Winter is hard. It doesn’t matter if you grew up walking to school barefoot, uphill both ways, carrying your sister, through 3 feet of snow (as my dad often jokes) or if you’ve developed effective strategies for staying warm in below-zero temperatures and have sturdy boots to deal with deep snowdrifts. Even if you enjoy outdoor winter sports and snow activities, every winter at about mid-February or early March, a lot of us are DONE with it. Winter has lasted too long. Bring on the spring!
That’s why winter is often a metaphor for a time of struggle, a time of basic survival, a lean time when our tolerance and determination is tested. In the popular TV series Game of Thrones, the line, “Winter is coming,” is spoken in threatening tones and hushed, fearful whispers. A warning to prepare for the worst.
For some members of our community, this winter has been a struggle, and is still a struggle. Many of our physical neighbors are experiencing housing instability and food insecurity. The heating bills stack up and the grocery and gas budget runs thin. They depend on the Salvation Army and the little food shelves to keep their family’s bellies full and their homes warm in the cold months when their paycheck doesn’t go quite far enough. How can we continue to build up these neighbors with generosity and compassion?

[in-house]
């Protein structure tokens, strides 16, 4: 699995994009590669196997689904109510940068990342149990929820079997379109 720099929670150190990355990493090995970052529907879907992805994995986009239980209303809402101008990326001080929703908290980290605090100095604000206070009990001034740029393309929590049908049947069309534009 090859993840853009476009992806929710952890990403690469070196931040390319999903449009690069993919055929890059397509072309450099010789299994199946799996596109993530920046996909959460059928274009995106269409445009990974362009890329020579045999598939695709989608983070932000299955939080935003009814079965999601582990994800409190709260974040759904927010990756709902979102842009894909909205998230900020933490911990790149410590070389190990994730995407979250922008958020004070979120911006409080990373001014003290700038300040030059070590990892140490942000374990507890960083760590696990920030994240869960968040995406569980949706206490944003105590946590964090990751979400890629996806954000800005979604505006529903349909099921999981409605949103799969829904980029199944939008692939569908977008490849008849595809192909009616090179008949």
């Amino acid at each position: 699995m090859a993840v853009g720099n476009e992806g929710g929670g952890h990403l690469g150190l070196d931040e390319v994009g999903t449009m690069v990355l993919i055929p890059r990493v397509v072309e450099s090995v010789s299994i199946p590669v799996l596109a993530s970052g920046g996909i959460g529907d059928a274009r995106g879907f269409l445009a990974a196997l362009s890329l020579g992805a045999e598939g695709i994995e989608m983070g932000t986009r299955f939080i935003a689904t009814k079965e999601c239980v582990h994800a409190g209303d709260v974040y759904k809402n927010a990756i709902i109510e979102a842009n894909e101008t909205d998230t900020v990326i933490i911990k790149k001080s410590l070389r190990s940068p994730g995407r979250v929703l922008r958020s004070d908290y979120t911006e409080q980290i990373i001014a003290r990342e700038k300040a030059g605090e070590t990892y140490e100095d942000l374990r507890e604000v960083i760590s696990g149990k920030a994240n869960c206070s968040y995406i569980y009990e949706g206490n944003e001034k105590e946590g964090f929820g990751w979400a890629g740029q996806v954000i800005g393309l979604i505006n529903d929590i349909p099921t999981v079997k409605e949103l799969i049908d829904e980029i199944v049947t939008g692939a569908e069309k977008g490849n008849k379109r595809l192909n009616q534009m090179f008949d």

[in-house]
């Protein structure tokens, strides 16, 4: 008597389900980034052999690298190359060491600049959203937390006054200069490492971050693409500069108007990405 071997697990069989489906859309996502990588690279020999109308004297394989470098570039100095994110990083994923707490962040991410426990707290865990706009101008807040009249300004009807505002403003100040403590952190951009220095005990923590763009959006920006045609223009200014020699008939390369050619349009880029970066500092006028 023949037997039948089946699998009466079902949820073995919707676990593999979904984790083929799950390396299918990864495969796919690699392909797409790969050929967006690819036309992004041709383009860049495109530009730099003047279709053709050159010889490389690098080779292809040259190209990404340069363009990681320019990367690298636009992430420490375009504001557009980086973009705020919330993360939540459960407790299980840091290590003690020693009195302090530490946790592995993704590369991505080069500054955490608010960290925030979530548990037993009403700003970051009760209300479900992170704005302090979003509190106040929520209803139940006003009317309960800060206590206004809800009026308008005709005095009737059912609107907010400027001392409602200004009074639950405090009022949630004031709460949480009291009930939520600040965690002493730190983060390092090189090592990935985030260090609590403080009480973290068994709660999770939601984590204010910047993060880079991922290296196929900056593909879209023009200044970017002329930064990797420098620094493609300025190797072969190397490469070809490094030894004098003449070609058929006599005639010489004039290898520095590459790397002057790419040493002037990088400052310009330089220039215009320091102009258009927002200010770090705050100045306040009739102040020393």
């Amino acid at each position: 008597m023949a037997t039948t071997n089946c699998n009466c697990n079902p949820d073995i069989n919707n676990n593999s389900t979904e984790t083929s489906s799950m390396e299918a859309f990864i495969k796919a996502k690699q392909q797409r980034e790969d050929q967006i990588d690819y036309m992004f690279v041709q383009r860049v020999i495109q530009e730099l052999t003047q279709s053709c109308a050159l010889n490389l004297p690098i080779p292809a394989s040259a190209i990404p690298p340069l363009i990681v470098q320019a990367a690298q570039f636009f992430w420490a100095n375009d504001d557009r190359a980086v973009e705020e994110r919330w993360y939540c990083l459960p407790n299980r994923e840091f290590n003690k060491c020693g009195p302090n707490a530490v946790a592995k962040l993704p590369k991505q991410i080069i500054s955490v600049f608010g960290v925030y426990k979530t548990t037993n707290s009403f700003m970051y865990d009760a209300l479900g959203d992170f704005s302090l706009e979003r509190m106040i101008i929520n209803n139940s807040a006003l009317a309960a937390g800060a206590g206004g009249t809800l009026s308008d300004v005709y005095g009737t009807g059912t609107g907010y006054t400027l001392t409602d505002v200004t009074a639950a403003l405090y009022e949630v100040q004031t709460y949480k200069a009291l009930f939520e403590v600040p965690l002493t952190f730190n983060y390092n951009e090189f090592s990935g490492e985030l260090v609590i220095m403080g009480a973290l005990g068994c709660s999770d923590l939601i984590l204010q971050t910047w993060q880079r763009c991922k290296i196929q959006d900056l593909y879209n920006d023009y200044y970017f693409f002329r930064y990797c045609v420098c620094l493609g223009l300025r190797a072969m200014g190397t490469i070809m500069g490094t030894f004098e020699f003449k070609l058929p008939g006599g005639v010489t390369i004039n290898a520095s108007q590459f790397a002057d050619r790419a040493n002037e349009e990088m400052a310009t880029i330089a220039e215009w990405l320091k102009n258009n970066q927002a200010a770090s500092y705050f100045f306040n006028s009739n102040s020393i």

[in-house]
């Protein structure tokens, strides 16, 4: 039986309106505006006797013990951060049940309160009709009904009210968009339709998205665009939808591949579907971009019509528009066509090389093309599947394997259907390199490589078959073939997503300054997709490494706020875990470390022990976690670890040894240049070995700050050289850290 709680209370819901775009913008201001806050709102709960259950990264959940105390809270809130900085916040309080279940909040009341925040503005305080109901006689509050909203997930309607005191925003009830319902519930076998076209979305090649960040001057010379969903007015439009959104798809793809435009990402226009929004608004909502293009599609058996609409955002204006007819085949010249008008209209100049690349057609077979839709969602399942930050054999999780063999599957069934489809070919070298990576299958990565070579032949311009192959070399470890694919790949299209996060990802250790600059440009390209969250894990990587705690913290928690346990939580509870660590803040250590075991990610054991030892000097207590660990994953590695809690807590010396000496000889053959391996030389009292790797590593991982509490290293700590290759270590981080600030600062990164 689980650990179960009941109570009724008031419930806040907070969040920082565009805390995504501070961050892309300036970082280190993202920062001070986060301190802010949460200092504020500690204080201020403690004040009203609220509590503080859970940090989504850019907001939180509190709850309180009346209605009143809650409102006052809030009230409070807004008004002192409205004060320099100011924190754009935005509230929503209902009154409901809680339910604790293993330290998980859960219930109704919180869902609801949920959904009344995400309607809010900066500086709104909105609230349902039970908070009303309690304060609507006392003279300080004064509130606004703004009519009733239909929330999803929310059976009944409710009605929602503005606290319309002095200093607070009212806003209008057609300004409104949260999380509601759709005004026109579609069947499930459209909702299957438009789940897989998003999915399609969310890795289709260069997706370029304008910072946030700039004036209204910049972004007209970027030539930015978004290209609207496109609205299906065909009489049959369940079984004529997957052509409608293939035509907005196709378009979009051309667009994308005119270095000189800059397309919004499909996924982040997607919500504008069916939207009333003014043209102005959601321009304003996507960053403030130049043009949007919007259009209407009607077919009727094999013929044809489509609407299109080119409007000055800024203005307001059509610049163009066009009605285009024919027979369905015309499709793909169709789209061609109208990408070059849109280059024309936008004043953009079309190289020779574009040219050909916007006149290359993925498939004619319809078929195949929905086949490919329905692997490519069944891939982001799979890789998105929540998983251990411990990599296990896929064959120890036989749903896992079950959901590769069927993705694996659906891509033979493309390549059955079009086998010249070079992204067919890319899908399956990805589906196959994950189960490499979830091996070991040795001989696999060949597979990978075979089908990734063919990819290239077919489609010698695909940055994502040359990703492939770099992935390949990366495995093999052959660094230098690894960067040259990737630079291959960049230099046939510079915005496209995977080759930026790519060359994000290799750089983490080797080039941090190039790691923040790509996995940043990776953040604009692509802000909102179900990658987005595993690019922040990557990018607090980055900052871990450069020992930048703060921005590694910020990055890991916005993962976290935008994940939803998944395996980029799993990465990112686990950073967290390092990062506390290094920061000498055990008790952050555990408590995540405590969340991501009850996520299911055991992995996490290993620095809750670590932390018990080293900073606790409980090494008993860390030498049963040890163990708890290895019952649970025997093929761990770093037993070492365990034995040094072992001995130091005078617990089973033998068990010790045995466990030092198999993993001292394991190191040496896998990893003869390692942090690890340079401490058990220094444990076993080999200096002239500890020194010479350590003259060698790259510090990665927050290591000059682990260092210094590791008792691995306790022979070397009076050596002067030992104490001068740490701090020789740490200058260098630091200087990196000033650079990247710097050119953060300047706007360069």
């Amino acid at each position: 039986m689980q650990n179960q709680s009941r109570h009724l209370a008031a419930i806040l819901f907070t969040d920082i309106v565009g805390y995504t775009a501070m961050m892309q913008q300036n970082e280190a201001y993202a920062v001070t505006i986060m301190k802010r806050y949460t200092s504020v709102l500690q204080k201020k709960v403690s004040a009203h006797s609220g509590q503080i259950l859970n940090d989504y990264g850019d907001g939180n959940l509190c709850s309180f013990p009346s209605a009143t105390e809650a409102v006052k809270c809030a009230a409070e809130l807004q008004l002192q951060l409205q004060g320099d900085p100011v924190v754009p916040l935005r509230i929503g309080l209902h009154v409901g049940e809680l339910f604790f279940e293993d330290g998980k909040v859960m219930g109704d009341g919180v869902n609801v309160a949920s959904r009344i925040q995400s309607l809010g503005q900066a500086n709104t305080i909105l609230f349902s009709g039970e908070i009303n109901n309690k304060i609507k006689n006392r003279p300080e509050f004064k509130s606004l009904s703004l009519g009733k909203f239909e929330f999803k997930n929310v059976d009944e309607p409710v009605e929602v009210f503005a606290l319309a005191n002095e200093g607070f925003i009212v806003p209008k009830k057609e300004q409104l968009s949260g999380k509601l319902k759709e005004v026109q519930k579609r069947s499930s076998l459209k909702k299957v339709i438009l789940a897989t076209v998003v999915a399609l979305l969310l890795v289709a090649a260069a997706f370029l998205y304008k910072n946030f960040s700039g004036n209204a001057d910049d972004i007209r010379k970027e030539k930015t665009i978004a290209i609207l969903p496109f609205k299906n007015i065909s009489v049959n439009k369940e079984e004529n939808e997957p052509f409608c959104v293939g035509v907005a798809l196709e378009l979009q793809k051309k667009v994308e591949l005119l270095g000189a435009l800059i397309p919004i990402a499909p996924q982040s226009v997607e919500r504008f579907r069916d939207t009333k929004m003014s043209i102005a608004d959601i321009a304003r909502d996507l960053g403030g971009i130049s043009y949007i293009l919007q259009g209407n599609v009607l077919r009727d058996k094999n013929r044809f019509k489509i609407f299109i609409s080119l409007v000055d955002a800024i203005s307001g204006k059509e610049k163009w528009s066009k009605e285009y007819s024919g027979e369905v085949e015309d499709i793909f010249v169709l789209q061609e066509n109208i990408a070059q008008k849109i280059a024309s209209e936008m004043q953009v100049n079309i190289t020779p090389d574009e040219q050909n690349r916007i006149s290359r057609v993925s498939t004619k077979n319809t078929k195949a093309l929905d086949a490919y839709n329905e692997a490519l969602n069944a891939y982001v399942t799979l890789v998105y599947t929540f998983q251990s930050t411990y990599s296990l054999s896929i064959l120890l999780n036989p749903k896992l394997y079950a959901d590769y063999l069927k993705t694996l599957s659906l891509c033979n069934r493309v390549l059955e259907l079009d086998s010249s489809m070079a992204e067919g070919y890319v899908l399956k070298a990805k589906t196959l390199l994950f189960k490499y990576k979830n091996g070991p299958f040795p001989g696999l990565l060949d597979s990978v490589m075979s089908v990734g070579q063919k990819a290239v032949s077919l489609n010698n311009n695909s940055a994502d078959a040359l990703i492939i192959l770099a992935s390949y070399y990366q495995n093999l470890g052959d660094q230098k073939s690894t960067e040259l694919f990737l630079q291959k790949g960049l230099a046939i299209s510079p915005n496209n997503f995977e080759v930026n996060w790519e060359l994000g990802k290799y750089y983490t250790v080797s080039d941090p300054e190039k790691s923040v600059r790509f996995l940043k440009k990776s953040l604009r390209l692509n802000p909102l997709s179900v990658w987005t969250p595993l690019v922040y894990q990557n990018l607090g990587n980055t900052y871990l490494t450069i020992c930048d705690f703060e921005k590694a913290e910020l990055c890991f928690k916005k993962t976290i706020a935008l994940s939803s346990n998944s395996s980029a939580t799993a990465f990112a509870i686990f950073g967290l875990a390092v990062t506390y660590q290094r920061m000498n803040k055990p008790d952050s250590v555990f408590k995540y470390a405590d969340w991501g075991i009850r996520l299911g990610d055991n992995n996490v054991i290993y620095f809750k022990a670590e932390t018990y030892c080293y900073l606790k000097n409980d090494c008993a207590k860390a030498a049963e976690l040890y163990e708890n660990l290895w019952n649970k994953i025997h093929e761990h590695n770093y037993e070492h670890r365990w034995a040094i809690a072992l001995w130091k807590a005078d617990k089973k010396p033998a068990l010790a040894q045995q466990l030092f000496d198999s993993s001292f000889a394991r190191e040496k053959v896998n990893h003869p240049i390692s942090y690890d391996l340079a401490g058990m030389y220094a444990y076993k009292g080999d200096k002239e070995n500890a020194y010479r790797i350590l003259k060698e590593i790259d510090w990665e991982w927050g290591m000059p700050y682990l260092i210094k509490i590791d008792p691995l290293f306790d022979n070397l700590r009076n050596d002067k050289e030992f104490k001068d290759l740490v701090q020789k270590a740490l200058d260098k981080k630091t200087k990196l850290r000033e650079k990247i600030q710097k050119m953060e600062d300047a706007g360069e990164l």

All people and congregations go through seasons in their lives. We all experience times of growth and strength, times of waning energy and dying leaves on our trees, and times when the wind is cold and there is seemingly little movement. Winters of discontent. Winters when the snow covers the ground, and the path forward is not easy to see.
As we begin Lent, may we remember that we are walking towards Easter, but there is no resurrection without dying first, no transformation into something new without letting go of what was. God gives us new life by the power of the Holy Spirit through the resurrection of Jesus Christ, but we must die to our own plans, our own expectations, and our own selfish desires. We must let go of some of the things we grasp in our own hands so that we can reach out our hands to help and build up our neighbors.
As we experiment with a new way of participating in Lenten Suppers and Worships, may we look for the ways this holy experiment is helping us grow. Let us be a church that stretches to reach out a hand of compassion and comfort toward our fellow Christians and our neighbors in need. Let us build up and encourage one another, trusting that God is at work in all of our lives in different ways. That under the snow, God is preparing us for our next faithful step. And when our spring finally comes, let us rejoice as new growth peeks out of the ground.
Your coworker in Christ,
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